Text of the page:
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Trump tells Democrats to 'redo' memo that is 'very political'

By Allen Cone
Trump tells Democrats to 'redo' memo that is 'very political'
President Donald Trump told media members in the Oval Office on Friday that the White House was weighing its options on whether to release the Democratic' formal response to a Repblican memo alleging misconduct by top FBI officials and Justice Department. On Saturday, he asked the Democrats "to redo" the memo. Photo by Pete Marovich/UPI | License Photo

Feb. 10 (UPI) -- President Donald Trump on Saturday said Democrats must "redo" their response to a Republican memo alleging misconduct by top FBI and Justice Department officials before he approves its release -- saying their original version is "very political."

On Friday, Trump blocked releasing the House Intelligence Committee Democrats' response to a Republican memo that was released unredacted one week earlier despite objections by the Justice Department and FBI. Trump said the GOP memo "totally vindicates 'Trump' in [the] probe" of possible collusion between Russian agents and Trump staffers during the 2016 presidential election.

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On Saturday morning, he explained why he won't approve the release yet, posting on Twitter: "The Democrats sent a very political and long response memo which they knew, because of sources and methods (and more), would have to be heavily redacted, whereupon they would blame the White House for lack of transparency. Told them to re-do and send back in proper form!"

Rep. Adam Schiff, D-Calif., the top Democrat on the intelligence panel and the memo author, responded to Trump's Twitter post.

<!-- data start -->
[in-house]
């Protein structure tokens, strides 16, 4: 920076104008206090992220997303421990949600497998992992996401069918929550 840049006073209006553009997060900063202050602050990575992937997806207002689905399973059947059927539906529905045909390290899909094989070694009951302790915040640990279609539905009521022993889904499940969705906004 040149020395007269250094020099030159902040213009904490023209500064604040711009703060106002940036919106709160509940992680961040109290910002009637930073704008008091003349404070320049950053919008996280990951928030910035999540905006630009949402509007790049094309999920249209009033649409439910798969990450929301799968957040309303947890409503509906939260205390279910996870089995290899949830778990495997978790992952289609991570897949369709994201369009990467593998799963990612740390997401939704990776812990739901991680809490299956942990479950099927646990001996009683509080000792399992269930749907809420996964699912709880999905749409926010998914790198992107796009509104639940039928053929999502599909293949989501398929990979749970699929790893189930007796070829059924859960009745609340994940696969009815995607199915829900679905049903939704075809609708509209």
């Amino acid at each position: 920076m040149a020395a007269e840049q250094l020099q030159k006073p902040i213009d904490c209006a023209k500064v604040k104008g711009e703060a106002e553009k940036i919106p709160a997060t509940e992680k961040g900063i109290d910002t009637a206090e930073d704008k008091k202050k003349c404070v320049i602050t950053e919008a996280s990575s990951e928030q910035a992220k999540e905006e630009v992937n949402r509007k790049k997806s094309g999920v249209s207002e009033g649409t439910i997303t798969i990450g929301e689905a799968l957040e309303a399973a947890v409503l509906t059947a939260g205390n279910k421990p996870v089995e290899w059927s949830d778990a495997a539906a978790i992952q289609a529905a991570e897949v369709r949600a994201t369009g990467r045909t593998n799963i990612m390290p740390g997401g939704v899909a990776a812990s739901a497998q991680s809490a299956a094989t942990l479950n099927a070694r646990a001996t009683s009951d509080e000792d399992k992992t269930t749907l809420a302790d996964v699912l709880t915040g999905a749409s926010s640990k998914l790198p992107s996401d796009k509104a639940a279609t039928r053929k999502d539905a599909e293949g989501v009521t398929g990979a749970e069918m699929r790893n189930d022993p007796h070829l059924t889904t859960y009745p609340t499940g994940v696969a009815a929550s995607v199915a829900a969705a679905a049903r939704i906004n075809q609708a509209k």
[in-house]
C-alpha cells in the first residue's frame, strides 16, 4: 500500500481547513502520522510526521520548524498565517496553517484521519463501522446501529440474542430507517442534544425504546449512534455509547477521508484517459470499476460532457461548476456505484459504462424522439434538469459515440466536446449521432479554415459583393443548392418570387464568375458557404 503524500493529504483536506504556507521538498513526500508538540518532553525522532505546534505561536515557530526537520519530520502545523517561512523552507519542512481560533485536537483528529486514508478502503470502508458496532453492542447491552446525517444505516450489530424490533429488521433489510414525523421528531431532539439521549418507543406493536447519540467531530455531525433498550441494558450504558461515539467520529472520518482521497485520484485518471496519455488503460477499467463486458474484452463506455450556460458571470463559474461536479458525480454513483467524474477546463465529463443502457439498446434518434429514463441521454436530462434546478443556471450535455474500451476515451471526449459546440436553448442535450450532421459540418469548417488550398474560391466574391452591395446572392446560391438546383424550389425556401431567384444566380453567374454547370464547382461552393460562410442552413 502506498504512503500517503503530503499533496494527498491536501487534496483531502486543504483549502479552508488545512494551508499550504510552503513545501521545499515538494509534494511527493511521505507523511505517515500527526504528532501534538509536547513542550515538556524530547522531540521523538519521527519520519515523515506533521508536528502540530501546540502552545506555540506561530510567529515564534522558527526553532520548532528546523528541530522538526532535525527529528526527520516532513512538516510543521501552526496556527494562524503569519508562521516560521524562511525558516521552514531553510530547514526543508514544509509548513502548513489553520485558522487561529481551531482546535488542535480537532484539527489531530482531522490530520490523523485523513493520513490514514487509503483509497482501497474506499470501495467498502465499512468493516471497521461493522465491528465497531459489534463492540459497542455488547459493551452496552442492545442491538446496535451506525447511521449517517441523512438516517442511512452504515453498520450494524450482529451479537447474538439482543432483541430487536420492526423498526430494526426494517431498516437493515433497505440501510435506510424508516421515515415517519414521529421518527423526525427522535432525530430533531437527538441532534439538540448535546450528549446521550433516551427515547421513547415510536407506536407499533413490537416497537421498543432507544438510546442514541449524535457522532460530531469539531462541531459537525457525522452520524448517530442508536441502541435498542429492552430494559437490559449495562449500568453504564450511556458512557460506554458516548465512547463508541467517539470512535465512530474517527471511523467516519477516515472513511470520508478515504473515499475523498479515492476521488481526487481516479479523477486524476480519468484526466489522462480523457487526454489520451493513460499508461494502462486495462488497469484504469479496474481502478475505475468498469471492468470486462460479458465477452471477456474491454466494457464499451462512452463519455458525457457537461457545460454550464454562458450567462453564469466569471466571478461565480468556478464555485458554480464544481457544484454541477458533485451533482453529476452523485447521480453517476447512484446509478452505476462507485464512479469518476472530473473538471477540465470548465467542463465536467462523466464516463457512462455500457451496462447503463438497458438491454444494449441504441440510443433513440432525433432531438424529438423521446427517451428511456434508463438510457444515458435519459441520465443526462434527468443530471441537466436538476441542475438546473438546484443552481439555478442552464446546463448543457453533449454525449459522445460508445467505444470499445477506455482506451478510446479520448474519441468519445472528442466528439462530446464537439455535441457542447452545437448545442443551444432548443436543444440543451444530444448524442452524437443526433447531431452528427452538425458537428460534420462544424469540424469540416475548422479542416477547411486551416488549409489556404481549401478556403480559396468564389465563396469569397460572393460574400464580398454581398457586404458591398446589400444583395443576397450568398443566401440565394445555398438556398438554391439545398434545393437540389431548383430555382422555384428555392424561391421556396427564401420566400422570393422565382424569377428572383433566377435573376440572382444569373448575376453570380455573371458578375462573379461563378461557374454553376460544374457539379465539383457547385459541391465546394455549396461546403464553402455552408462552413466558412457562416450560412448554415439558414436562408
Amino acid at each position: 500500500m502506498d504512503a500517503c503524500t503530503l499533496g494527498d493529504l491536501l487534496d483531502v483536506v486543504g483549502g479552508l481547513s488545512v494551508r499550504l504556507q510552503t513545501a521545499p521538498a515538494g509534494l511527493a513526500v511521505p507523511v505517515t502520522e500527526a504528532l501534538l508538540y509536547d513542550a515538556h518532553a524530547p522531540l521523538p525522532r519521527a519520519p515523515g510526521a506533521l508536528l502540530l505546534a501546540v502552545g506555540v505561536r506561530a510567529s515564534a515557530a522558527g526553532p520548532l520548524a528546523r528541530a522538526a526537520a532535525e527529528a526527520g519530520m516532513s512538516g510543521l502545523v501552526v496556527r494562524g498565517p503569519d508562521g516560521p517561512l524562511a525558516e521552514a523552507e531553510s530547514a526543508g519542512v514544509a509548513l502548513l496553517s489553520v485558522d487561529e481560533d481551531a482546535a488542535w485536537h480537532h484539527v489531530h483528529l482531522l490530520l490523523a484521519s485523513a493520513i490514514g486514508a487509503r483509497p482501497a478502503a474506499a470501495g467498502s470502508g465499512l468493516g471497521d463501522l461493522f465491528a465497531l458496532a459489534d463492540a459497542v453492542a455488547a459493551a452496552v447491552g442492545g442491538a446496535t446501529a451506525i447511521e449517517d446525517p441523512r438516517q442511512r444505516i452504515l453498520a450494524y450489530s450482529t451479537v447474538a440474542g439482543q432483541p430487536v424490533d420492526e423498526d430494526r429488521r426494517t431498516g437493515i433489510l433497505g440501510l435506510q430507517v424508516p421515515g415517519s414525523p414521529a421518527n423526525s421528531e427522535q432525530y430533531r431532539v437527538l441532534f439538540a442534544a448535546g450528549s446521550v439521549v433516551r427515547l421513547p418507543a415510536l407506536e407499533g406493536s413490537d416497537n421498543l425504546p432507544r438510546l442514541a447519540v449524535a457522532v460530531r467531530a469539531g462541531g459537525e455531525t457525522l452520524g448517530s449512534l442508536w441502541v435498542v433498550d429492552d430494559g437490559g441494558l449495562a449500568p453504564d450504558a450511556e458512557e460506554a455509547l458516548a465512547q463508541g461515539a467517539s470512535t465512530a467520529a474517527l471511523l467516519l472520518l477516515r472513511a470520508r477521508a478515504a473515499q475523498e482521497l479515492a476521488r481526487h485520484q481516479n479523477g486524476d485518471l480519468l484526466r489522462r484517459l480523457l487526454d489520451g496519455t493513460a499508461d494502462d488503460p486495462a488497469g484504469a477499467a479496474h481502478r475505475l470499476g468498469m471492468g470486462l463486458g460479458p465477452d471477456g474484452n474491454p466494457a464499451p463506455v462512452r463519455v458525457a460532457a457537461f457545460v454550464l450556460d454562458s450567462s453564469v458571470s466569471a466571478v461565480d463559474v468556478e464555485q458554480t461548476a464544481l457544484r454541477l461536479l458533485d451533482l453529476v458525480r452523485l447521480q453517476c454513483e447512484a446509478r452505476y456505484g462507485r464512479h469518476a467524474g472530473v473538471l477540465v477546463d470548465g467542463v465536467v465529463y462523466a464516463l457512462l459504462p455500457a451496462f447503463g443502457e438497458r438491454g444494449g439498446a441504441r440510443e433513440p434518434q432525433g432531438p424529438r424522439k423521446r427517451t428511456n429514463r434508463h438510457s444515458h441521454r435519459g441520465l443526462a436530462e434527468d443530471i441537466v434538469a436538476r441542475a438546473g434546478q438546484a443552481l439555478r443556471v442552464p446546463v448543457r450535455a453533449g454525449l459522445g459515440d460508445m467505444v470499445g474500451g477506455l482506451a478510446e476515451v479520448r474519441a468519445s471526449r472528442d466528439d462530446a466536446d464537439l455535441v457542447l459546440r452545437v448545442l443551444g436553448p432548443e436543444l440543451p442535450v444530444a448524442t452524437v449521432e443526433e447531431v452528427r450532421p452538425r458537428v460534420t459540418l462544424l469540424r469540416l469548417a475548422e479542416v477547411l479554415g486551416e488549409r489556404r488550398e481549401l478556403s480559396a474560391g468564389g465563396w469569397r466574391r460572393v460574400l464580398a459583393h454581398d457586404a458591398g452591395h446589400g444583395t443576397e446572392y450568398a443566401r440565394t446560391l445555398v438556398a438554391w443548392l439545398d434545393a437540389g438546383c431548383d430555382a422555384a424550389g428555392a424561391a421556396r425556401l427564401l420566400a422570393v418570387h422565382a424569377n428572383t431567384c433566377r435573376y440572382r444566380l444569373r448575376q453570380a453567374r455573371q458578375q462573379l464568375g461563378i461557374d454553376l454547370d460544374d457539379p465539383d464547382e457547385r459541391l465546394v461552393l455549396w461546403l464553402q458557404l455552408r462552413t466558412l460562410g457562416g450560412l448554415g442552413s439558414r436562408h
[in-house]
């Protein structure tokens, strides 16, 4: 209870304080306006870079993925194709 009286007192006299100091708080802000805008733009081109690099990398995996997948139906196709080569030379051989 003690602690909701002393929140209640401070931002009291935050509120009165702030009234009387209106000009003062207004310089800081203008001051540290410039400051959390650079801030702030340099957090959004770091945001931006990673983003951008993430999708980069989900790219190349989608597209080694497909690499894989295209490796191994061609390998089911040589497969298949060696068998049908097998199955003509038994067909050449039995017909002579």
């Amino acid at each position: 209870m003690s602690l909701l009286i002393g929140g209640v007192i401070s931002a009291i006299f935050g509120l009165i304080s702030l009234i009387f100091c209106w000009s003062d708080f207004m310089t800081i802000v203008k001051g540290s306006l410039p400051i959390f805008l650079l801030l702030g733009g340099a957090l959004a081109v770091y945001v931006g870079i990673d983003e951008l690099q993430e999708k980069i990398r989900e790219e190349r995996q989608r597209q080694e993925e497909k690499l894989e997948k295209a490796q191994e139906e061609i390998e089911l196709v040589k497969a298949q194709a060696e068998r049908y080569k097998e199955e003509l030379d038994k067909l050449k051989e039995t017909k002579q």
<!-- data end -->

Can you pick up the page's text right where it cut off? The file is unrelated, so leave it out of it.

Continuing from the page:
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"Mr. President, what you call 'political' are actually called facts, and your concern for sources and methods would be more convincing if you hadn't decided to release the GOP memo ("100%") before reading it and over the objections of the FBI," Schiff posted on Twitter.

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Earlier this week, the House Intelligence Committee voted unanimously to make the Democratic memo public.

Because the memos contain classified information, the president must approve their release. The full House of Representatives could vote to overrule the president.

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"Although the President is inclined to declassify the February 5th Memorandum, because the Memorandum contains numerous properly classified and especially sensitive passages, he is unable to do so at this time," White House counsel Donald McGahn wrote in a letter to House Speaker Paul Ryan of Wisconsin and Rep. Adam Schiff, D-Calif.

McGahn's statement included a letter from FBI Director Christopher Wray and Deputy Attorney General Rod Rosenstein that identifies "information for which national security or law enforcement concerns are especially significant."

"After ignoring urging of FBI & DOJ not to release misleading Nunes memo because it omits material facts, @POTUS now expresses concerns over sharing precisely those facts with public and seeks to send it back to the same Majority that produced the flawed Nunes memo to begin with," Schiff tweeted Friday.

Committee Democrats said their 10-page rebuttal corrects errors in the three-and-a-half-page Republican memo and adds context to actions of the FBI and the Justice Department.

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The Republican memo, written by intelligence committee Chairman Devin Nunes, R-Calif., details alleged Justice Department surveillance abuses concerning Trump campaign adviser Carter Page.

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